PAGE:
ABSTRACT Aims To determine death rates from methadone over time, to characterize methadone-related death and to discuss public health surveillance of methadone-related death. Design We analyzed medical examiner data for all unintentional drug overdose deaths in New Mexico, USA, between 1998 and 2002. Measurements Age-adjusted death rates for methadone-related death, logistic regression models for likelihood of methadone-related death among all unintentional drug overdose deaths and bivariate comparisons within methadone-related death. Findings Of 1120 drug overdose deaths during this period, there were 143 (12.8%) methadone-related deaths; the death rate decreased over the time period, averaging 1.6 per 100 000. Of 143 methadone-related deaths, 22.4% were due to methadone alone, 23.8% were due to methadone/prescription drugs (no illicit drugs), 50.3% were due to methadone/illicit drugs and 3.5% were due to methadone/alcohol. These groups were significantly different in demographics, health history and circumstances of death. Of 79 decedents (55.2%) with a known source of methadone, 68 obtained methadone through a physician prescription (31 for methadone maintenance treatment (MMT), 27 for managing pain and 10 had unknown reason for prescription). Conclusions Methadone-related death rates and the proportion of methadone-related death among all drug overdose deaths decreased in New Mexico from 1998 to 2002. It is important for surveillance of methadone-related death to assess multiple drug causes, not just underlying cause. Also, methadone for pain management must be examined alongside MMT and when possible, methadone co-intoxication should be described in the context of other drugs causing death. [source]

Reports of information and support needs of daughters and sisters of women with breast cancer

The aim of this study was to describe the information and support needs of women who have primary relatives with breast cancer. The Information and Support Needs Questionnaire (ISNQ) was developed and revised from previous qualitative and pilot studies. The ISNQ addressed concepts of the importance of, and the degree to which, 29 information and support needs related to breast cancer had been met. The study sample consisted of 261 community-residing women who had mothers, sisters, or a mother and sister(s) with breast cancer. Data were collected using a mailed survey. In addition to the ISNQ, additional items addressed family and health history, breast self-care practices, perception of the impact of the relative's breast cancer and other variables. Also included were established and well-validated measures of anxiety and depression. The findings document women's priority information and support needs. The information need most frequently identified as very important was information about personal risk of breast cancer. Other highly rated needs addressed risk factors for breast cancer and early detection measures. Generally, the women perceived that their information and support needs were not well met. These findings illuminate needs of women for more information and support when they have close family relatives with breast cancer and opportunities for primary care providers to assist women in addressing their needs. [source]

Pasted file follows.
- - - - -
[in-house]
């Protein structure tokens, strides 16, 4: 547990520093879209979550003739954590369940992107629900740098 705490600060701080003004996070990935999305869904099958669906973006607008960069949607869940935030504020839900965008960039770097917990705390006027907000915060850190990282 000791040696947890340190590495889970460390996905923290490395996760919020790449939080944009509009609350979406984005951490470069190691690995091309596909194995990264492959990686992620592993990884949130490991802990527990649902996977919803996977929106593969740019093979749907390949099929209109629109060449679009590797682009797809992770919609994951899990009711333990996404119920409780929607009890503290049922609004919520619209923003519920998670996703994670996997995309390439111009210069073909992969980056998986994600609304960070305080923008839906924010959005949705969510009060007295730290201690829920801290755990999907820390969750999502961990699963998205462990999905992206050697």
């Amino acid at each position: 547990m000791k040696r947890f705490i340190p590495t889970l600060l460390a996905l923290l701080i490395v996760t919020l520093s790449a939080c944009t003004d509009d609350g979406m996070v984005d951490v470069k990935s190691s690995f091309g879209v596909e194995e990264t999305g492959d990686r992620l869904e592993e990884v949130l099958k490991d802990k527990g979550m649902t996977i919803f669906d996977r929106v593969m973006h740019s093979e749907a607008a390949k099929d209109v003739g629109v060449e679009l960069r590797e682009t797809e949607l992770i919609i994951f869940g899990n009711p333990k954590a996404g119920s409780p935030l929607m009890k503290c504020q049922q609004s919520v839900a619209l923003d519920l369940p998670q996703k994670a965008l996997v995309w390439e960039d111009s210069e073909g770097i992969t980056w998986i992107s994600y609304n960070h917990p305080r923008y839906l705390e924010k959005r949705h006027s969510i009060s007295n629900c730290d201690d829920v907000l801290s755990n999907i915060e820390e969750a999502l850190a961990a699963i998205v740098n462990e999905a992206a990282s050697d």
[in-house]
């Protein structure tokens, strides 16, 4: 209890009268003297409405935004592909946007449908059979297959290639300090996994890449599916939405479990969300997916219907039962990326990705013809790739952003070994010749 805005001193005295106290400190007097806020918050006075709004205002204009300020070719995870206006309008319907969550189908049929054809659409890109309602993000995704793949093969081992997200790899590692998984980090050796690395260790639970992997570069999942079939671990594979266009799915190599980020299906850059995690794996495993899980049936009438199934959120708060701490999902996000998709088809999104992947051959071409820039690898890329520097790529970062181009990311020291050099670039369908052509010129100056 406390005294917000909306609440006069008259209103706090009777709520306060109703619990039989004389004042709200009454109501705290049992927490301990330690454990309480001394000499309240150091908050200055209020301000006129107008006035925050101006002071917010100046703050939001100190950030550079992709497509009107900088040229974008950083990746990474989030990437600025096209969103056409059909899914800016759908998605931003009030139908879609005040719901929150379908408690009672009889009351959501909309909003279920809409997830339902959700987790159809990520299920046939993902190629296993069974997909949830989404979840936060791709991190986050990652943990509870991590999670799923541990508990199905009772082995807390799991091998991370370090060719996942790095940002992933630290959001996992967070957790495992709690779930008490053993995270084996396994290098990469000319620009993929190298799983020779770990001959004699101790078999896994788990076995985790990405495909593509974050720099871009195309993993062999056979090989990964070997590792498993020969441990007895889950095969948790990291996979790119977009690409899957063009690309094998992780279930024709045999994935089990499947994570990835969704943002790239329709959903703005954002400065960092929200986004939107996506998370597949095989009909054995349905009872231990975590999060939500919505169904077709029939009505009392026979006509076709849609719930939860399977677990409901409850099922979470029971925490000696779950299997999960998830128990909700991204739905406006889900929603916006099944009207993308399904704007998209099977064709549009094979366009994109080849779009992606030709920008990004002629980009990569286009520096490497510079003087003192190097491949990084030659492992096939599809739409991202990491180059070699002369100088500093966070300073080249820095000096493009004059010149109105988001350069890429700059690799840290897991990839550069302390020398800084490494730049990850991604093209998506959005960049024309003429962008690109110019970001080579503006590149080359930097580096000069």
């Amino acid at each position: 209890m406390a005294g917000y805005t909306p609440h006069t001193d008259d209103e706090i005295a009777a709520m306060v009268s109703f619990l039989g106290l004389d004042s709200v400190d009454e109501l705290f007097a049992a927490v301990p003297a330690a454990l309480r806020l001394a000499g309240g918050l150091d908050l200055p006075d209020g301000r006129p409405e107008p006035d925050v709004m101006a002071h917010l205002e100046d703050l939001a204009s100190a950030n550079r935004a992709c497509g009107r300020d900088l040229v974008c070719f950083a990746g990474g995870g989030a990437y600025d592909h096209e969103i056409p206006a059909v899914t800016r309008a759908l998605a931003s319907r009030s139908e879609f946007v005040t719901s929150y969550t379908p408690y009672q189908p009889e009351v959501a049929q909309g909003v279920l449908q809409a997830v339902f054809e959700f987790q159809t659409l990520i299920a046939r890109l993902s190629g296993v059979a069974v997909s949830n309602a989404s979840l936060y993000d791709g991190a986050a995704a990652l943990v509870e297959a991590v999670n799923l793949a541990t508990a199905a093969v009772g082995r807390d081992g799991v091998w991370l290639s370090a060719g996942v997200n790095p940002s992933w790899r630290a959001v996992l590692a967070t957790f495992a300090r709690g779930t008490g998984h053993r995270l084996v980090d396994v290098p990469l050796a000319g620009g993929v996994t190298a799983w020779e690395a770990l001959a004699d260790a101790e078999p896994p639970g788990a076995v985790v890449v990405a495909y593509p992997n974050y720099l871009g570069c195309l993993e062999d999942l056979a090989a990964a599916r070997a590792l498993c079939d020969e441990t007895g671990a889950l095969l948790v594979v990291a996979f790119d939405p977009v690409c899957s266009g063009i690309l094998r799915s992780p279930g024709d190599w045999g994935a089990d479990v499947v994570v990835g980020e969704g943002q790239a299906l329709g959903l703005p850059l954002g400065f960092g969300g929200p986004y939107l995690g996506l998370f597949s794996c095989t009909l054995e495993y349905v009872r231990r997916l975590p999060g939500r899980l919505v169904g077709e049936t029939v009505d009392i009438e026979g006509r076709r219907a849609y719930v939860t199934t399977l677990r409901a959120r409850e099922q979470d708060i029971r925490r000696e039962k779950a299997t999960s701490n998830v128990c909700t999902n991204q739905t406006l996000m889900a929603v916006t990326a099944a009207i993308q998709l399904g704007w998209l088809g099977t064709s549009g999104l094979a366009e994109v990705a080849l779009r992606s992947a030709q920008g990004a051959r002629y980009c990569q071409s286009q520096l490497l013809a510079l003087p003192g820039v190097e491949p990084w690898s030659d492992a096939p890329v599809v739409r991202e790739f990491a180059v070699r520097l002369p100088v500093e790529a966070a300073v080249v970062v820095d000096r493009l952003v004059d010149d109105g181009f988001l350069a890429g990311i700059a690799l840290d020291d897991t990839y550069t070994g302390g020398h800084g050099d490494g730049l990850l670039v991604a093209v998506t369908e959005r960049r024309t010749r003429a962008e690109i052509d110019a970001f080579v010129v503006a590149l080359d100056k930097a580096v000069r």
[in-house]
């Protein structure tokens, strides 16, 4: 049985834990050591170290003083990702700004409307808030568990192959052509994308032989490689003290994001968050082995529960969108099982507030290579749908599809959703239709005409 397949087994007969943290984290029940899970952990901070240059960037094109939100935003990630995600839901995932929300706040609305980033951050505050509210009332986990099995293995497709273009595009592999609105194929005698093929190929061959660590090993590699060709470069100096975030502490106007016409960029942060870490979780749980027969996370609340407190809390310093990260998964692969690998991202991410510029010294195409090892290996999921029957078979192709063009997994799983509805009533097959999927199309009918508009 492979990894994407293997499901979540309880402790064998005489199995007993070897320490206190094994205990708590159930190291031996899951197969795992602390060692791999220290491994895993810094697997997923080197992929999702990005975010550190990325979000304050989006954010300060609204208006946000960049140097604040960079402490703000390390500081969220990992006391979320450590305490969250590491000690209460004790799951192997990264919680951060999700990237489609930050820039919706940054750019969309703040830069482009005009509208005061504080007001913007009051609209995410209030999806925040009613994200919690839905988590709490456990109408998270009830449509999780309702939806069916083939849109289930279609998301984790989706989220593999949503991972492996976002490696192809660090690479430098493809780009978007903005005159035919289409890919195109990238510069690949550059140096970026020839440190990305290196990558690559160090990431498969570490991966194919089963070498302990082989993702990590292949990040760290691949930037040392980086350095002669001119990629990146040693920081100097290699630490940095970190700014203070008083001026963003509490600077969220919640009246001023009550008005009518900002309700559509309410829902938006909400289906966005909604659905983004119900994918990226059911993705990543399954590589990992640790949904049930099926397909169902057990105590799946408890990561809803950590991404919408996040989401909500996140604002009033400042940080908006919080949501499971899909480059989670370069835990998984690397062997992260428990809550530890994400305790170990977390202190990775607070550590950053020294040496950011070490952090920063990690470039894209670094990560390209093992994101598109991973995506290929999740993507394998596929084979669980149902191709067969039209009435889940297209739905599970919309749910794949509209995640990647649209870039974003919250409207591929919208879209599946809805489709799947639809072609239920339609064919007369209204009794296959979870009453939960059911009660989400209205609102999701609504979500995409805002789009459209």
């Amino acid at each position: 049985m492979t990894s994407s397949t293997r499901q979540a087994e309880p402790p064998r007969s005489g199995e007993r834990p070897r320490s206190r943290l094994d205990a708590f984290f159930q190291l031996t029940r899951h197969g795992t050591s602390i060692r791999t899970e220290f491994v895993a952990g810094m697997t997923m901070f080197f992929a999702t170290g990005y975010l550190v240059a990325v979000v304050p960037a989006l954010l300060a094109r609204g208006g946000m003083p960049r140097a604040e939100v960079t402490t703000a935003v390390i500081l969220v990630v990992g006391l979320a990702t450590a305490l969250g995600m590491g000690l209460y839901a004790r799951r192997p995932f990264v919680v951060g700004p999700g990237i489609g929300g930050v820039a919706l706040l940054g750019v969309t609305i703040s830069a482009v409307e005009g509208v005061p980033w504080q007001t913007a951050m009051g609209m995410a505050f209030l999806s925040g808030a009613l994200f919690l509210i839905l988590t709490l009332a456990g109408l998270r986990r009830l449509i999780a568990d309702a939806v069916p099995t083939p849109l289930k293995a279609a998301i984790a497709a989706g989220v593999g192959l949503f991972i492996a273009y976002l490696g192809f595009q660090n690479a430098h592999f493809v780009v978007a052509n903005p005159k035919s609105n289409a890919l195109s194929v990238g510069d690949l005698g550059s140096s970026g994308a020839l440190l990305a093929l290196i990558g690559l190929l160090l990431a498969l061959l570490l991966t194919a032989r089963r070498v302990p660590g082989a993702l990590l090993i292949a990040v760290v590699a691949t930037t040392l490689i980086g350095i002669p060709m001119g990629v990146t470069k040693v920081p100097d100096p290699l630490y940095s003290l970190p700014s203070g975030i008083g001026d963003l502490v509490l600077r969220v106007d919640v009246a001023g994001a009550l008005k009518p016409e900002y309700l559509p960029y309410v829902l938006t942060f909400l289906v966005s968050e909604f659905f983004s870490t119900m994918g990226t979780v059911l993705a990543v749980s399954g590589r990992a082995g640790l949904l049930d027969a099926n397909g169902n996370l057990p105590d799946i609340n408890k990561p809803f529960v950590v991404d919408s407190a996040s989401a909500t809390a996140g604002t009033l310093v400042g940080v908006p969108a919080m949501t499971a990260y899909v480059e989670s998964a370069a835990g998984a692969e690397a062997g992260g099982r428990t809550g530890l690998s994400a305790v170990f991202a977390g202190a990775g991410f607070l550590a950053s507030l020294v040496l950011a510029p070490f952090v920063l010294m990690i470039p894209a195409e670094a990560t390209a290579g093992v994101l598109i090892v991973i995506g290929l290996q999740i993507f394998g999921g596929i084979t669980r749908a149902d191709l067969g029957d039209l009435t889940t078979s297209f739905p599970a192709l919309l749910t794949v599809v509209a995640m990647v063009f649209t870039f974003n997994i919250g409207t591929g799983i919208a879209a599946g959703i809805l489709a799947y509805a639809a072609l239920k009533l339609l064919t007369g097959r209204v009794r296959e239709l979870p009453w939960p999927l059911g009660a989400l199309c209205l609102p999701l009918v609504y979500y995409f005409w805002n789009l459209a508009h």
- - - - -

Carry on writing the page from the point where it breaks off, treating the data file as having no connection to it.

Simulation of patient encounters using a virtual patient in periodontology instruction of dental students: design, usability, and learning effect in history-taking skills

M. Schittek Janda
Simulations are important educational tools in the development of health care competence. This study describes a virtual learning environment (VLE) for diagnosis and treatment planning in oral health care. The VLE is a web-based, database application where the learner uses free text communication on the screen to interact with patient data. The VLE contains forms for history taking, clinical images, clinical data and X-rays. After reviewing the patient information, the student proposes therapy and makes prognostic evaluations of the case in free text. A usability test of the application was performed with seven dental students. The usability test showed that the software responded with correct answers to the majority of the free text questions. The application is generic in its basic functions and can be adapted to other dental or medical subject areas. A randomised controlled trial was carried out with 39 students who attended instruction in history taking with problem-based learning cases, lectures and seminars. In addition, 16 of the 39 students were randomly chosen to practise history taking using the virtual patient prior to their first patient encounter. The performance of each student was recorded on video during the patient sessions. The type and order of the questions asked by the student and the degree of empathy displayed towards the patient were analysed systematically on the videos. The data indicate that students who also undertook history taking with a virtual patient asked more relevant questions, spent more time on patient issues, and performed a more complete history interview compared with students who had only undergone standard teaching. The students who had worked with the virtual patient also seemed to have more empathy for the patients than the students who had not. The practising of history taking with a virtual patient appears to improve the capability of dental students to take a relevant oral health history. [source]

Oral Health of Young Children in Mississippi Delta Child Care Centers: A Second Look at Early Childhood Caries Risk Assessment

Linda H. Southward PhD